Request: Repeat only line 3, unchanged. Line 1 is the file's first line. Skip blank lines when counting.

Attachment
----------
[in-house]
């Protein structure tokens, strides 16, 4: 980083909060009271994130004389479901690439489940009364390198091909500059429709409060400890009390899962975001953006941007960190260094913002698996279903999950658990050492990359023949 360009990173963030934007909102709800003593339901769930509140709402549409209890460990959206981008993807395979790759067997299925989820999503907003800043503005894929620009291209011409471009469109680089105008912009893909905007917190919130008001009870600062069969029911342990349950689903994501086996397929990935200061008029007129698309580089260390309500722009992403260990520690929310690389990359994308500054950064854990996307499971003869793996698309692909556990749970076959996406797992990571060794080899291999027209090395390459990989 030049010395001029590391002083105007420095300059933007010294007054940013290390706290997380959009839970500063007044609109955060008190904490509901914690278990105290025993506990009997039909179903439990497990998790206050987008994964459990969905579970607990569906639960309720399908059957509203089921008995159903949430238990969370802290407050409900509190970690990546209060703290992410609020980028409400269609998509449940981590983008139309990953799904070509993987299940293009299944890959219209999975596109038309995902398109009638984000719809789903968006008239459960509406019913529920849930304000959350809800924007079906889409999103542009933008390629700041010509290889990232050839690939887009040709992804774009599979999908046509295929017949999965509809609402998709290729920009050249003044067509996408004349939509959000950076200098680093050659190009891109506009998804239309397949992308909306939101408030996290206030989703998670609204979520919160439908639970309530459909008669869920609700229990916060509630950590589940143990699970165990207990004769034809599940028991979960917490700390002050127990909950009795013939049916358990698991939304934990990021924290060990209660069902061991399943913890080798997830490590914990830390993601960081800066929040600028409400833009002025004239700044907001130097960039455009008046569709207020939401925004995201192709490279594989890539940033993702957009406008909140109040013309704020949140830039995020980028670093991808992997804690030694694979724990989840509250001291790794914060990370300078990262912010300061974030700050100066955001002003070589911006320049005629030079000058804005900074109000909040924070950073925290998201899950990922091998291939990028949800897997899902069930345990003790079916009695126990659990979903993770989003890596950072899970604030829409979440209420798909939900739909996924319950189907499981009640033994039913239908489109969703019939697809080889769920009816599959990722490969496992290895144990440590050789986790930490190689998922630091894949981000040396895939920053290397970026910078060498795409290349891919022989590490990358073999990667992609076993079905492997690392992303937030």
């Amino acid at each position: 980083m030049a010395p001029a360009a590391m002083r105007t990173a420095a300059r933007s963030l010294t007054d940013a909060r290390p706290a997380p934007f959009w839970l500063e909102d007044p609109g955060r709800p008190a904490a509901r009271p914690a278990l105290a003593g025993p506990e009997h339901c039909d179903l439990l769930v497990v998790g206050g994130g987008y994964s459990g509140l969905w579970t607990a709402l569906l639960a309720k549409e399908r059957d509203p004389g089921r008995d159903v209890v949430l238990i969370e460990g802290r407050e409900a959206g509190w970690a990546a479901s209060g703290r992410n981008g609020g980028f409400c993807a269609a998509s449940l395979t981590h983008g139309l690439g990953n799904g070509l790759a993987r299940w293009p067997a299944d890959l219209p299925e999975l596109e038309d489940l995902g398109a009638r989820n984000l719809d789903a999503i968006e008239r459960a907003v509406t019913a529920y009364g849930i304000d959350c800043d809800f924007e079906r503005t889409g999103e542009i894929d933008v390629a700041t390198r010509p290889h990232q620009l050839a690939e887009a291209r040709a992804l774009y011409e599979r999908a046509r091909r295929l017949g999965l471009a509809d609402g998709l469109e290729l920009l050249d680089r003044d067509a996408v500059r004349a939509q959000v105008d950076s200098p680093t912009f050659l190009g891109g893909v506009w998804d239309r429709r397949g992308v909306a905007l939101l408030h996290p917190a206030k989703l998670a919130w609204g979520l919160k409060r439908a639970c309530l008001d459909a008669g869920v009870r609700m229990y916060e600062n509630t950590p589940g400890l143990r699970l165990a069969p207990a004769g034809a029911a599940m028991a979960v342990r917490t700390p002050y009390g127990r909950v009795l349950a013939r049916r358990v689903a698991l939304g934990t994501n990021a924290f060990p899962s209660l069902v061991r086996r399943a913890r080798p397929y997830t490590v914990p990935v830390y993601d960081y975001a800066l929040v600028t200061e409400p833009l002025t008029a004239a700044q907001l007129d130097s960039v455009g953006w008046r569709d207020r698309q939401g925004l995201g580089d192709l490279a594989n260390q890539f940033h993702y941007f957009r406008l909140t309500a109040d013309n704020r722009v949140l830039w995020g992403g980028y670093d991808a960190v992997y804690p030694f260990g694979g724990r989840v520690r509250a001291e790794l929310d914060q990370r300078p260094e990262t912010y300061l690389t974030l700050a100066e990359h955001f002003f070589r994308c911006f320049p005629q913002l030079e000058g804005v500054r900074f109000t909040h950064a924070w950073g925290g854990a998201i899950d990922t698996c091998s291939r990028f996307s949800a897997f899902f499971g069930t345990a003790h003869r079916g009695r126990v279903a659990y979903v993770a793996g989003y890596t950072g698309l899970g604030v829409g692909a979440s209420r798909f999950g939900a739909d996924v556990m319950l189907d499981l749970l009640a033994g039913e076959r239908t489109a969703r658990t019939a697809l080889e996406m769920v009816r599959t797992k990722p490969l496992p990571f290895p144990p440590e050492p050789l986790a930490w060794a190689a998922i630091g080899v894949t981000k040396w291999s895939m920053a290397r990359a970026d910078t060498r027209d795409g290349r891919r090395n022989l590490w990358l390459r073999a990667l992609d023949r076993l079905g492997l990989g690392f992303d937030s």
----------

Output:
């Amino acid at each position: 980083m030049a010395p001029a360009a590391m002083r105007t990173a420095a300059r933007s963030l010294t007054d940013a909060r290390p706290a997380p934007f959009w839970l500063e909102d007044p609109g955060r709800p008190a904490a509901r009271p914690a278990l105290a003593g025993p506990e009997h339901c039909d179903l439990l769930v497990v998790g206050g994130g987008y994964s459990g509140l969905w579970t607990a709402l569906l639960a309720k549409e399908r059957d509203p004389g089921r008995d159903v209890v949430l238990i969370e460990g802290r407050e409900a959206g509190w970690a990546a479901s209060g703290r992410n981008g609020g980028f409400c993807a269609a998509s449940l395979t981590h983008g139309l690439g990953n799904g070509l790759a993987r299940w293009p067997a299944d890959l219209p299925e999975l596109e038309d489940l995902g398109a009638r989820n984000l719809d789903a999503i968006e008239r459960a907003v509406t019913a529920y009364g849930i304000d959350c800043d809800f924007e079906r503005t889409g999103e542009i894929d933008v390629a700041t390198r010509p290889h990232q620009l050839a690939e887009a291209r040709a992804l774009y011409e599979r999908a046509r091909r295929l017949g999965l471009a509809d609402g998709l469109e290729l920009l050249d680089r003044d067509a996408v500059r004349a939509q959000v105008d950076s200098p680093t912009f050659l190009g891109g893909v506009w998804d239309r429709r397949g992308v909306a905007l939101l408030h996290p917190a206030k989703l998670a919130w609204g979520l919160k409060r439908a639970c309530l008001d459909a008669g869920v009870r609700m229990y916060e600062n509630t950590p589940g400890l143990r699970l165990a069969p207990a004769g034809a029911a599940m028991a979960v342990r917490t700390p002050y009390g127990r909950v009795l349950a013939r049916r358990v689903a698991l939304g934990t994501n990021a924290f060990p899962s209660l069902v061991r086996r399943a913890r080798p397929y997830t490590v914990p990935v830390y993601d960081y975001a800066l929040v600028t200061e409400p833009l002025t008029a004239a700044q907001l007129d130097s960039v455009g953006w008046r569709d207020r698309q939401g925004l995201g580089d192709l490279a594989n260390q890539f940033h993702y941007f957009r406008l909140t309500a109040d013309n704020r722009v949140l830039w995020g992403g980028y670093d991808a960190v992997y804690p030694f260990g694979g724990r989840v520690r509250a001291e790794l929310d914060q990370r300078p260094e990262t912010y300061l690389t974030l700050a100066e990359h955001f002003f070589r994308c911006f320049p005629q913002l030079e000058g804005v500054r900074f109000t909040h950064a924070w950073g925290g854990a998201i899950d990922t698996c091998s291939r990028f996307s949800a897997f899902f499971g069930t345990a003790h003869r079916g009695r126990v279903a659990y979903v993770a793996g989003y890596t950072g698309l899970g604030v829409g692909a979440s209420r798909f999950g939900a739909d996924v556990m319950l189907d499981l749970l009640a033994g039913e076959r239908t489109a969703r658990t019939a697809l080889e996406m769920v009816r599959t797992k990722p490969l496992p990571f290895p144990p440590e050492p050789l986790a930490w060794a190689a998922i630091g080899v894949t981000k040396w291999s895939m920053a290397r990359a970026d910078t060498r027209d795409g290349r891919r090395n022989l590490w990358l390459r073999a990667l992609d023949r076993l079905g492997l990989g690392f992303d937030s």